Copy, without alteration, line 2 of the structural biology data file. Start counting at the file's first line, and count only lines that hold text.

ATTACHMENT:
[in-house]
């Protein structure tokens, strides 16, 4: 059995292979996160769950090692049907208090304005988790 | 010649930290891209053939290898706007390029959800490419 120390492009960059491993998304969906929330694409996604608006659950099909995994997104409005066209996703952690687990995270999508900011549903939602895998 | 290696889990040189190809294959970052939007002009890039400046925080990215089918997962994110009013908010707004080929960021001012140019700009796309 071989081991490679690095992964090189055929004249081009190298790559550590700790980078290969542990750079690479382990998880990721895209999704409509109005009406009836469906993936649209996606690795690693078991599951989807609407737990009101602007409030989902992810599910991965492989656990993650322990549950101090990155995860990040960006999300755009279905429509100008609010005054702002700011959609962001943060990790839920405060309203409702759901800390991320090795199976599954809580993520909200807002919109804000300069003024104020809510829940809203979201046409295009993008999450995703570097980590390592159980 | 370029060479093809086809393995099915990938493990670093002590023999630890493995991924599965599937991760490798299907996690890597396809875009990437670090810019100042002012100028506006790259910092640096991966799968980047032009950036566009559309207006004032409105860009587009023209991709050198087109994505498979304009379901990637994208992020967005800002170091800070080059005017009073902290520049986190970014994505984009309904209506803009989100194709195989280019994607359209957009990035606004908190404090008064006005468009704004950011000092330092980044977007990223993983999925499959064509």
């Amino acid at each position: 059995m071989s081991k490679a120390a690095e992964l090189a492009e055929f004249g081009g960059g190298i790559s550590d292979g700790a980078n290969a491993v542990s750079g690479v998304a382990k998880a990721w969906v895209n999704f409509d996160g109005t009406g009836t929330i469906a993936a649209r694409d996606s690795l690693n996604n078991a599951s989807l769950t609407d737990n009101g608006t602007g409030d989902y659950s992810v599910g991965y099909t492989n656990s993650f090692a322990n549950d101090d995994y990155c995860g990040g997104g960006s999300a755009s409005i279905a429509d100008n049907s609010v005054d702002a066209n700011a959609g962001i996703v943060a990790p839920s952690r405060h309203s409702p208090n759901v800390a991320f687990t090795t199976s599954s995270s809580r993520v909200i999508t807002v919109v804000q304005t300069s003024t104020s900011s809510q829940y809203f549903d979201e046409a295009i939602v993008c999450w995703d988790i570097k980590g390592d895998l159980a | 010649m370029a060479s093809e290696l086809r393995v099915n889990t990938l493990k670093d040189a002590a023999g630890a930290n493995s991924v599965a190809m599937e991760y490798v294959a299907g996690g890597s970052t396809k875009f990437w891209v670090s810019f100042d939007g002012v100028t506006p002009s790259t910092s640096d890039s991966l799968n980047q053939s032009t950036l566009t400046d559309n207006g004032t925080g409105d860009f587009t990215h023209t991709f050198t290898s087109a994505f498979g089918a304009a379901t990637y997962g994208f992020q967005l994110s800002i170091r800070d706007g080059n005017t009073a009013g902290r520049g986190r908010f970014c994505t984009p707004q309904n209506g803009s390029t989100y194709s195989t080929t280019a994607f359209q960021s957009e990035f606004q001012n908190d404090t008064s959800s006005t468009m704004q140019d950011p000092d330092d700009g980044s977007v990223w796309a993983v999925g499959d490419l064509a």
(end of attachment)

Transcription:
């Protein structure tokens, strides 16, 4: 059995292979996160769950090692049907208090304005988790 | 010649930290891209053939290898706007390029959800490419 120390492009960059491993998304969906929330694409996604608006659950099909995994997104409005066209996703952690687990995270999508900011549903939602895998 | 290696889990040189190809294959970052939007002009890039400046925080990215089918997962994110009013908010707004080929960021001012140019700009796309 071989081991490679690095992964090189055929004249081009190298790559550590700790980078290969542990750079690479382990998880990721895209999704409509109005009406009836469906993936649209996606690795690693078991599951989807609407737990009101602007409030989902992810599910991965492989656990993650322990549950101090990155995860990040960006999300755009279905429509100008609010005054702002700011959609962001943060990790839920405060309203409702759901800390991320090795199976599954809580993520909200807002919109804000300069003024104020809510829940809203979201046409295009993008999450995703570097980590390592159980 | 370029060479093809086809393995099915990938493990670093002590023999630890493995991924599965599937991760490798299907996690890597396809875009990437670090810019100042002012100028506006790259910092640096991966799968980047032009950036566009559309207006004032409105860009587009023209991709050198087109994505498979304009379901990637994208992020967005800002170091800070080059005017009073902290520049986190970014994505984009309904209506803009989100194709195989280019994607359209957009990035606004908190404090008064006005468009704004950011000092330092980044977007990223993983999925499959064509």